As of next week, Springfield no longer has a director of Public Safety.*
Richard Rosell, who has for the last two years overseen Springfield’s and departments and the , is leaving the job. Rosell was the only one to hold the job and will not be replaced. Rosell told Patch that the end of his employment with Springfield was a expected, and that it was an inherent part of his agreement when he took the job.
Springfield's government passed an ordinance to create the position of Public Safety Director in November of 2009. The job was seen by many observers to be a move to impose oversight on then chief of police William Chisholm. After Chisholm's retirement in February, 2010, some thought the job was no longer necessary. Nonetheless, when Rosell took the job that July, he , implementing policies and programs aiming to create more efficiency in the departments.
He leaves the job with his colleagues’ warm wishes and praise. In a September employee recognition event, Springfield Administrator Anthony Cancro spoke of Rosell’s praised Rosell for creating more accountability and increased morale in the public safety departments, but for being master story teller and welcome presence in town hall.
“I want to thank Rich for making me laugh,” Cancro said in his remarks. “He would always tell me a story or two and when he left my office he left me laughing.”
Rosell served with the New Jersey State Police for 27 years before retiring as a captain. In addition to his work in law enforcement, he is a former Marine and a current member of the New Jersey Army National Guard. He also holds a Master's Degree in Homeland Defense & Security from the Naval Postgraduate School and a Master's in Human Resources from Seton Hall University.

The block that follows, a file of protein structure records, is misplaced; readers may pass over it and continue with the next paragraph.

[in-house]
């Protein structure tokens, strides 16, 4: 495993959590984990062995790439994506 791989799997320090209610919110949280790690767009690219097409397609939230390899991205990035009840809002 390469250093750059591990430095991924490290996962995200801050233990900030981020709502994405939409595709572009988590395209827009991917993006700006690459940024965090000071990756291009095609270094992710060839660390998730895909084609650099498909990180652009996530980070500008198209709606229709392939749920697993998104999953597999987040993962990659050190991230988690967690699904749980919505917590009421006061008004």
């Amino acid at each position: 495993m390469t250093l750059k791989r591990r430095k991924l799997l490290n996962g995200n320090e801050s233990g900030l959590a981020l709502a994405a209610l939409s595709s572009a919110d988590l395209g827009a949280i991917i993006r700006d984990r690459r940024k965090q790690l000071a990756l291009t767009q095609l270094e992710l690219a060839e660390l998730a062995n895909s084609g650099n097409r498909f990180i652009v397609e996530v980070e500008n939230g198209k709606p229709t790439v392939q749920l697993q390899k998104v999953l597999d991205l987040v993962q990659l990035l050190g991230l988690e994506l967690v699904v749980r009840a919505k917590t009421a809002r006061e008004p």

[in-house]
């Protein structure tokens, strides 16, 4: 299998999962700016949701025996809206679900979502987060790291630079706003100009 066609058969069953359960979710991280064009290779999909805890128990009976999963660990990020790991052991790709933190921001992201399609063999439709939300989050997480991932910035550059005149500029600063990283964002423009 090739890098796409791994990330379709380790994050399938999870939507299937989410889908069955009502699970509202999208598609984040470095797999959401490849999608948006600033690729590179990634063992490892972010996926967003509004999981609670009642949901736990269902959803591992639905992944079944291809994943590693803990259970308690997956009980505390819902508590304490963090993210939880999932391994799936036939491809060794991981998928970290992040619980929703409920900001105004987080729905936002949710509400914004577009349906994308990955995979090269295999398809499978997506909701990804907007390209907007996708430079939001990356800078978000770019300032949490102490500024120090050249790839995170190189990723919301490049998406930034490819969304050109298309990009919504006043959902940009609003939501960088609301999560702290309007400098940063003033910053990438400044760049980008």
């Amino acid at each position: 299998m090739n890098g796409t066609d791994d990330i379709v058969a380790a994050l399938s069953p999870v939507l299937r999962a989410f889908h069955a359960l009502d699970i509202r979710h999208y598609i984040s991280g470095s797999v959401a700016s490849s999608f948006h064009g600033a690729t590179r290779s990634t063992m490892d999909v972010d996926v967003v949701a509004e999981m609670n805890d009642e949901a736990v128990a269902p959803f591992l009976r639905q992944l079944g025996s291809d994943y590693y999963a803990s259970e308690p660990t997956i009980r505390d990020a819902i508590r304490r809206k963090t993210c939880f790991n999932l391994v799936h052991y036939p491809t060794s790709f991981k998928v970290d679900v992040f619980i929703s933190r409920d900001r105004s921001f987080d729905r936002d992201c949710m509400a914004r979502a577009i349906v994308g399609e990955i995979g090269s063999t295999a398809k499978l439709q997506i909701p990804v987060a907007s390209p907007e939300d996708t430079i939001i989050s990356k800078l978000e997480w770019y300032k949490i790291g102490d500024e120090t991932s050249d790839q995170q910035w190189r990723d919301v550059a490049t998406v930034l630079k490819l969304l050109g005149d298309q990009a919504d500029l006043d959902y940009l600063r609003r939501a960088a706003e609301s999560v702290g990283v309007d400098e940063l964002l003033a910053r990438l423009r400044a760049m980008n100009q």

And, judging from published reports, Rosell is already gearing for a new role in a different municipality. In August, the Star-Ledger reported that officials in Dover, NJ were looking to tap him to head their public safety department.
The two years that Rosell oversaw the fire and police departments have brought dramatic changes to the two organizations. When he was hired, the Fire Department was still suffering the effects of a highly publicized nepotism scandal from the mid '00s and the police department, led for years by unpopular chief William Chisholm, the target of a number of lawsuits, was when a leadership vacuum was created after highest ranking officer Captain Peter Davis . Both organizations have stabilized with hires, leadership and command structures. In particular, Rosell identified the appointment of John Cook as police chief as a highlight of his tenure.
In addition to the support of his public safety colleagues, Rosell credited the community with making his time in Springfield smooth and productive.
“I was accepted by them from day one,” Rosell told Patch.
And there’s at least one immediate reason he’s going to miss Springfield. Rosell’s distinctive military-style haircut was maintained with biweekly visits to Kris’s Barbershop on Morris Ave. and leaving Springfield entails a minor crisis.
“I’ve got to find a new barber now,” he said.
Editor's note: The original version of this article stated that Rosell's last day would be today. His last day is on Friday. We regret the error.